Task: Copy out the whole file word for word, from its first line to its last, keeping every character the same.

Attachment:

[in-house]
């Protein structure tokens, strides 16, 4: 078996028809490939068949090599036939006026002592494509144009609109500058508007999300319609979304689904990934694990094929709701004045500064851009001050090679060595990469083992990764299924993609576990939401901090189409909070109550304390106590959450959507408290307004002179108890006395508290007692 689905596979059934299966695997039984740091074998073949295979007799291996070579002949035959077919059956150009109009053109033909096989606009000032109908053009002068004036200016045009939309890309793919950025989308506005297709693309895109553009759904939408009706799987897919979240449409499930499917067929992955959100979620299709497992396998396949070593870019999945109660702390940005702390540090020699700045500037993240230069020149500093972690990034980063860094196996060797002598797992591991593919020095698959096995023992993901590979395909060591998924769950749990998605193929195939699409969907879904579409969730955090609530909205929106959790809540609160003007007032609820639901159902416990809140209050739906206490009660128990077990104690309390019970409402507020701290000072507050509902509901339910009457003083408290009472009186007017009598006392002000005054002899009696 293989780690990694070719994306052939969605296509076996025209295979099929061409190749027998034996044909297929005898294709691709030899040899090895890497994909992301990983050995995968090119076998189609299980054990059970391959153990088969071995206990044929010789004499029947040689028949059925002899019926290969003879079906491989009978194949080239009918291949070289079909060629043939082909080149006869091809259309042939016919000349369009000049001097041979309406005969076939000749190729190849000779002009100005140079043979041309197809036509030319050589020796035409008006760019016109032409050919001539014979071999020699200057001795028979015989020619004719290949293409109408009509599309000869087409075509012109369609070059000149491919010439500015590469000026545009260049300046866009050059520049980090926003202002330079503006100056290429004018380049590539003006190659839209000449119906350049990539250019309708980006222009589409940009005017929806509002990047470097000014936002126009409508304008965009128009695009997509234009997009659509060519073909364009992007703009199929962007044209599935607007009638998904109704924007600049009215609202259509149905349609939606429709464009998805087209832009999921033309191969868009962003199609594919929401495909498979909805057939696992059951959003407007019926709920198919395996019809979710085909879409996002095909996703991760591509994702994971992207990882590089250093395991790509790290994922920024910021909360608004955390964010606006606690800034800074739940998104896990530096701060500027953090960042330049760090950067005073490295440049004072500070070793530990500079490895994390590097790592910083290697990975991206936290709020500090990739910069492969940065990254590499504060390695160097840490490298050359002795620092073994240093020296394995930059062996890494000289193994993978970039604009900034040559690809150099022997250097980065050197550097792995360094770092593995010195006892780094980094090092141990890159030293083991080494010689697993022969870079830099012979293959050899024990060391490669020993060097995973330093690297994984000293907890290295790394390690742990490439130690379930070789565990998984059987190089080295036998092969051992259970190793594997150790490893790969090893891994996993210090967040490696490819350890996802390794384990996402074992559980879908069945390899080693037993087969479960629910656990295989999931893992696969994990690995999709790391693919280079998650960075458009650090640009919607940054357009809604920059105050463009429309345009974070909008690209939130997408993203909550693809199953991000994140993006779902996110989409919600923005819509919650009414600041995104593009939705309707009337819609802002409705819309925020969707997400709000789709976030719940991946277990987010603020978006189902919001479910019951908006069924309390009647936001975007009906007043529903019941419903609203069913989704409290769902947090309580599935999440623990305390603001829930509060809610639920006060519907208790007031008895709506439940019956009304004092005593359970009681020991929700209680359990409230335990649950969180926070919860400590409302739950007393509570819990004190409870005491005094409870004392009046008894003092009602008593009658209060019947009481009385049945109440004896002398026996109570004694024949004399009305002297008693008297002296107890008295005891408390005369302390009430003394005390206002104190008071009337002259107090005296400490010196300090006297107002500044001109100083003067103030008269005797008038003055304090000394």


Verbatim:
[in-house]
């Protein structure tokens, strides 16, 4: 078996028809490939068949090599036939006026002592494509144009609109500058508007999300319609979304689904990934694990094929709701004045500064851009001050090679060595990469083992990764299924993609576990939401901090189409909070109550304390106590959450959507408290307004002179108890006395508290007692 689905596979059934299966695997039984740091074998073949295979007799291996070579002949035959077919059956150009109009053109033909096989606009000032109908053009002068004036200016045009939309890309793919950025989308506005297709693309895109553009759904939408009706799987897919979240449409499930499917067929992955959100979620299709497992396998396949070593870019999945109660702390940005702390540090020699700045500037993240230069020149500093972690990034980063860094196996060797002598797992591991593919020095698959096995023992993901590979395909060591998924769950749990998605193929195939699409969907879904579409969730955090609530909205929106959790809540609160003007007032609820639901159902416990809140209050739906206490009660128990077990104690309390019970409402507020701290000072507050509902509901339910009457003083408290009472009186007017009598006392002000005054002899009696 293989780690990694070719994306052939969605296509076996025209295979099929061409190749027998034996044909297929005898294709691709030899040899090895890497994909992301990983050995995968090119076998189609299980054990059970391959153990088969071995206990044929010789004499029947040689028949059925002899019926290969003879079906491989009978194949080239009918291949070289079909060629043939082909080149006869091809259309042939016919000349369009000049001097041979309406005969076939000749190729190849000779002009100005140079043979041309197809036509030319050589020796035409008006760019016109032409050919001539014979071999020699200057001795028979015989020619004719290949293409109408009509599309000869087409075509012109369609070059000149491919010439500015590469000026545009260049300046866009050059520049980090926003202002330079503006100056290429004018380049590539003006190659839209000449119906350049990539250019309708980006222009589409940009005017929806509002990047470097000014936002126009409508304008965009128009695009997509234009997009659509060519073909364009992007703009199929962007044209599935607007009638998904109704924007600049009215609202259509149905349609939606429709464009998805087209832009999921033309191969868009962003199609594919929401495909498979909805057939696992059951959003407007019926709920198919395996019809979710085909879409996002095909996703991760591509994702994971992207990882590089250093395991790509790290994922920024910021909360608004955390964010606006606690800034800074739940998104896990530096701060500027953090960042330049760090950067005073490295440049004072500070070793530990500079490895994390590097790592910083290697990975991206936290709020500090990739910069492969940065990254590499504060390695160097840490490298050359002795620092073994240093020296394995930059062996890494000289193994993978970039604009900034040559690809150099022997250097980065050197550097792995360094770092593995010195006892780094980094090092141990890159030293083991080494010689697993022969870079830099012979293959050899024990060391490669020993060097995973330093690297994984000293907890290295790394390690742990490439130690379930070789565990998984059987190089080295036998092969051992259970190793594997150790490893790969090893891994996993210090967040490696490819350890996802390794384990996402074992559980879908069945390899080693037993087969479960629910656990295989999931893992696969994990690995999709790391693919280079998650960075458009650090640009919607940054357009809604920059105050463009429309345009974070909008690209939130997408993203909550693809199953991000994140993006779902996110989409919600923005819509919650009414600041995104593009939705309707009337819609802002409705819309925020969707997400709000789709976030719940991946277990987010603020978006189902919001479910019951908006069924309390009647936001975007009906007043529903019941419903609203069913989704409290769902947090309580599935999440623990305390603001829930509060809610639920006060519907208790007031008895709506439940019956009304004092005593359970009681020991929700209680359990409230335990649950969180926070919860400590409302739950007393509570819990004190409870005491005094409870004392009046008894003092009602008593009658209060019947009481009385049945109440004896002398026996109570004694024949004399009305002297008693008297002296107890008295005891408390005369302390009430003394005390206002104190008071009337002259107090005296400490010196300090006297107002500044001109100083003067103030008269005797008038003055304090000394």